Settings across time: Our selection of newly acquired fiction

Image of Damien Hirst Sculpture at the Venice Biennale (via Pixabay) 

I’m a terrible cook, but if I could cook, I would see that as art as well, it’s how much creative energy you put into something.

Tracey Emin

As always when writing these posts, we are  on the look out for something a little bit different to talk about — and one of the books that caught our eye in this month’s recently acquired fiction was Tiepolo Blue. This debut novel from James Cahill is set partially in the British art world of the nineties, a time when British art was in the midst of revolutionary change.

Art and the art scene in Britain at the start of the eighties was staid affair until  a group of young artists from  Goldsmiths’ College, ably assisted by influential art collector, taste maker and investor Charles Saatchi, decided to shake things up. This group of art revolutionaries — subsequently called The Young British Artists — decided the time was ripe for change and unleashed a maelstrom of reinvention upon the art scene. They employed ‘shock tactics’ and became known for their use of disposable throwaway everyday objects, wild living, irreverence to the  establishment and both their entrepreneurial and oppositional approach to their art. They borrowed techniques and ideas from the Dadaists, the Surrealists and the sixties’ Pop Art movement, amongst many art movements, to power their ideas.

Their movement would launch the careers of some of the biggest artists of our time — artists such as Damien Hirst, Tracey Emin and Sarah Lucas, to name but a few. Although many have now entered the mainstream art world, becoming members of such institutions as the Royal Academy and winning major institutional art prizes such as the Tate Prize, the legacy of their revolutionary approach lingers on in the Art world internationally to this day. We hope you enjoy James Cahill’s debut novel and its setting!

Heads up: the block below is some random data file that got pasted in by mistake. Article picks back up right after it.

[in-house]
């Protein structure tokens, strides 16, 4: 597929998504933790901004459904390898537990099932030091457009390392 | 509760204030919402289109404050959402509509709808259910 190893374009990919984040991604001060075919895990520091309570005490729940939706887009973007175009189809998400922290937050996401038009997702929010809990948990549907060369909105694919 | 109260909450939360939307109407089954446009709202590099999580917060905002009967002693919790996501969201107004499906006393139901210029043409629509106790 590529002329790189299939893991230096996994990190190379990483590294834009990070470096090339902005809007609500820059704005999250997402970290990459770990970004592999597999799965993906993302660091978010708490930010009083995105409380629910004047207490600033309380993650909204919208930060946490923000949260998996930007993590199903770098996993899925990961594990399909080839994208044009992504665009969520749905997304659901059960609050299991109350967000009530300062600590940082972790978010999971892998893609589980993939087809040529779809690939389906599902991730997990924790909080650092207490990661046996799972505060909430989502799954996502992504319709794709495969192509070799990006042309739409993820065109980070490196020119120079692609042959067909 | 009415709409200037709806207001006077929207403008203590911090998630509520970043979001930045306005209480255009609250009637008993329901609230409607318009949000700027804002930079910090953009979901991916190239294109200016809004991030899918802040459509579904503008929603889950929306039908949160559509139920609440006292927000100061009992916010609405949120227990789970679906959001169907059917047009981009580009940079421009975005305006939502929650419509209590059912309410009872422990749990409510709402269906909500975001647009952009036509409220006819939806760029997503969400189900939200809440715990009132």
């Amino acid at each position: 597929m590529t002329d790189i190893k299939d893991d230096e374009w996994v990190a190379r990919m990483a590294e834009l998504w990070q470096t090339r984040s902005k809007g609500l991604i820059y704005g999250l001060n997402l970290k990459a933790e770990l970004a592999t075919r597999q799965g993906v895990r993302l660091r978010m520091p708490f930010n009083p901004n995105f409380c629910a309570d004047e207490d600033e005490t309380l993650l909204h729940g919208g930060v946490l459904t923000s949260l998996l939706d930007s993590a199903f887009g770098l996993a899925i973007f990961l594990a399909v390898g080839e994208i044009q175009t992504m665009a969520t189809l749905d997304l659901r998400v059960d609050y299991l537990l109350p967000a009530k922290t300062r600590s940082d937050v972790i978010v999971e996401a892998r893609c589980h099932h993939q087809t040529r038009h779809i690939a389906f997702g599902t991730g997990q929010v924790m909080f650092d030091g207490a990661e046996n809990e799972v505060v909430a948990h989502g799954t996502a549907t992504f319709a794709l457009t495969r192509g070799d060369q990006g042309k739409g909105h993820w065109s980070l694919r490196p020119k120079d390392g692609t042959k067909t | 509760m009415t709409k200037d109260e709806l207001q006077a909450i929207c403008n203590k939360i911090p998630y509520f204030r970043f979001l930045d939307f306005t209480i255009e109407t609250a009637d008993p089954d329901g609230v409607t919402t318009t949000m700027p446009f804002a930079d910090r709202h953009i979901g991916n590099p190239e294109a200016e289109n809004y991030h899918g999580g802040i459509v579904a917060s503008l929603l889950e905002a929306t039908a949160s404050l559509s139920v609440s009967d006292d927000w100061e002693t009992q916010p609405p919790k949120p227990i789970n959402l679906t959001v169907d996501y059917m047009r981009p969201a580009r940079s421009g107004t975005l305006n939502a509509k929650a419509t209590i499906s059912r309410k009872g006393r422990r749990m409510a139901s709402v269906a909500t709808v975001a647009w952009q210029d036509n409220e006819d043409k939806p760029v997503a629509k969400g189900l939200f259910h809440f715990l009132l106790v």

Below are the links to Tiepolo Blue and our other selected titles this month:

Tiepolo blue / Cahill, James
“Cambridge, 1994. Professor Don Lamb is a revered art historian at the height of his powers, consumed by the book he is writing about the skies of the Venetian master Tiepolo. However, his academic brilliance belies a deep inexperience of life and love. When an explosive piece of contemporary art is installed on the lawn of his college, it sets in motion Don’s abrupt departure from Cambridge to take up a role at a south London museum. There he befriends Ben, a young artist who draws him into the anarchic 1990s British art scene and the nightlife of Soho. Over the course of one long, hot summer, Don glimpses a liberating new existence. ” (Adapted from Catalogue)

Bitter orange tree : a novel / Alharthi, Jokha
” Zuhour, an Omani student at a British university, is caught between the past and the present. As she attempts to form friendships and assimilate in Britain, she can’t help but ruminate on the relationships that have been central to her life. Most prominent is her strong emotional bond with Bint Amir, a woman she always thought of as her grandmother, who passed away just after Zuhour left the Arabian Peninsula. As the historical narrative of Bint Amir’s challenged circumstances unfurls in captivating fragments, so too does Zuhour’s isolated and unfulfilled present, one narrative segueing into another as time slips and dreams mingle with memories.” (Adapted from Catalogue)

Bookseller’s notebooks / Barjas, Jalāl
“Winner of the 2021 International Prize for Arabic Fiction. After losing his job and house, a bookseller and voracious reader decides to live with the homeless people in his city and assuming identities of the heroes of the novels he has read.” (Adapted from Catalogue)

Bournville : a novel in seven occasions / Coe, Jonathan